OAKLAND – Sonny Gray got back to his old self on Friday night, and his timing couldn’t have been better.
The right-hander threw 8 1/3 sterling innings as the A’s beat the Los Angeles Angels 5-3 in the opener of a three-game series before a charged-up crowd at the Coliseum.
Gray scattered six hits, struck out five and walked two to win for the first time since July 26. With that, he snapped a personal four-game losing streak and surely sent a bolt of confidence surging through his teammates.
The A’s came in having lost eight of their past 10, while the Angels arrived having just swept a four-game series at Boston. Oakland delivered one of its most well-rounded team performances in recent memory and pulled to within one game of the American League West-leading Angels. It didn’t come easy, as Sean Doolittle came on in relief of Gray with one out in the ninth and allowed two singles and a walk. The bases were loaded with two outs and the A’s leading 5-3, but Doolittle struck out pinch-hitter Chris Iannetta to end it.
The A’s broke a 2-2 tie in the sixth when Sam Fuld delivered an RBI triple and came in to score on Andy Parrino’s sacrifice fly. Stephen Vogt added a solo homer in the eighth to make it a 5-2 game.
Gray took the mound in the ninth to chants of “Sonny! Sonny!,” reminiscent of his postseason starts as a rookie last year at the Coliseum. He retired Albert Pujols for the first out in the ninth but walked Josh Hamilton, and A’s manager Bob Melvin called upon Doolittle.
Starting pitching report
Gray allowed Mike Trout’s homer on the second batter of the game, and his only other mistake came on Josh Hamilton’s solo homer in the fourth. That blast came one pitch after Gray didn’t get a call on an 0-2 curve that appeared to be very close.
Melvin, addressing Dan Otero’s demotion earlier today, talked of the belief that his starters could pitch deep into games and save the bullpen in the coming games. Gray delivered from that standpoint, with Doolittle being the only reliever needed as he registered his 19th save, albeit with a bit of difficulty.
At the plate
It was the opener of a critical series for the A’s in front of a big home crowd, and Coco Crisp shined.
This is the kind of performance that’s been his hallmark the past couple of years. He turned on a 1-2 pitch from Hector Santiago in the bottom of the first and jacked a home run over the elevated wall in right-center, his second leadoff homer of the season. That was big in that it answered Trout’s homer in the first.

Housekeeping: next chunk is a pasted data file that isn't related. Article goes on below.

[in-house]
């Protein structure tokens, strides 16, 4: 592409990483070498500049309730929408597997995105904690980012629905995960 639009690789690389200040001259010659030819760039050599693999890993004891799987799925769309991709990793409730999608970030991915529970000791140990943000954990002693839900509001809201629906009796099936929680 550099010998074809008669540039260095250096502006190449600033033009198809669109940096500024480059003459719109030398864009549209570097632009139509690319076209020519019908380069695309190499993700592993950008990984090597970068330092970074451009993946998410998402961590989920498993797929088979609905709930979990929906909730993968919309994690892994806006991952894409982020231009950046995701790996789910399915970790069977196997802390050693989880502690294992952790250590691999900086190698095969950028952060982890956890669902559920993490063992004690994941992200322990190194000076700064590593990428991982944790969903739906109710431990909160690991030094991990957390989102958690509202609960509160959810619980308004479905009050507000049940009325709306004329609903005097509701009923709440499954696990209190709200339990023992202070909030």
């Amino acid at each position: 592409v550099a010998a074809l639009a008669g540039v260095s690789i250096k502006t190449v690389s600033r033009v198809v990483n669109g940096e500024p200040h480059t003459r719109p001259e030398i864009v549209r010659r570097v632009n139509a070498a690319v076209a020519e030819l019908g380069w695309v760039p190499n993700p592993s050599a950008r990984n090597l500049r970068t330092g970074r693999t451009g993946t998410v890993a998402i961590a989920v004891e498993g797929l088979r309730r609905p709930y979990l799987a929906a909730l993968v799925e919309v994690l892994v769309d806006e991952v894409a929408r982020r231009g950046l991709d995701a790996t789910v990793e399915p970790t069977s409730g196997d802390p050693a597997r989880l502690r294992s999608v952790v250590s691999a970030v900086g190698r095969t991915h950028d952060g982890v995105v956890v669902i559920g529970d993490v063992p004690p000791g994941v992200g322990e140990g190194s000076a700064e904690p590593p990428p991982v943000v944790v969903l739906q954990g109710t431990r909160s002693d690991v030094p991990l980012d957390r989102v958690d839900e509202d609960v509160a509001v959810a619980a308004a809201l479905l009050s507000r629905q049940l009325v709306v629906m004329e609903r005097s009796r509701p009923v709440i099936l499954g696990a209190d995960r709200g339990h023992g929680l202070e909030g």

In the fifth, Crisp laced a ground-rule double to left to put himself in scoring position. After Craig Gentry walked, Crisp came home with the tying run on a bizarre play. Josh Donaldson smoked a comebacker that ricocheted off Santiago and went to second baseman Howie Kendrick. He flipped to second, but Erick Aybar’s relay throw to first bounced past Albert Pujols, and the errant throw allowed Crisp to trot home and make it 2-2.
But the go-ahead rally came courtesy of the bottom of the lineup. After Alberto Callaspo’s one-out single in the sixth, Fuld split the gap with a triple to right-center that put Oakland ahead. Then Parrino, who entered with just one RBI in three different stints with the big club this season, lifted a sacrifice fly to left. It was deep enough, as Josh Hamilton buried his throw in the ground and Fuld scored easily to make it 4-2.
In the field
Gray got a big lift in the top of the fifth with one out and runners on second and third. Kole Calhoun drilled a liner up the middle, but shortstop Andy Parrino was positioned perfectly to snatch the liner and race to the second base bag to double off Efren Navarro and end the inning.
The A’s turned another nifty double play the next inning, this one 5-4-3, as second baseman Alberto Callaspo unloaded a difficult off-balance throw that had enough on it to get the not-so-lightning quick Albert Pujols at first.
Plays such as those helped keep Gray’s pitch count down and allowed him to work into the ninth.
A crowd of 33,810 showed up for the series opener.
Jon Lester (13-8, 2.58) hasn’t faced the Angels since August 2012, and he’s 4-2 with a 4.44 ERA in eight career regular season starts against them. He’ll oppose C.J. Wilson (10-8, 4.59) on Saturday. First pitch is 6:05 p.m.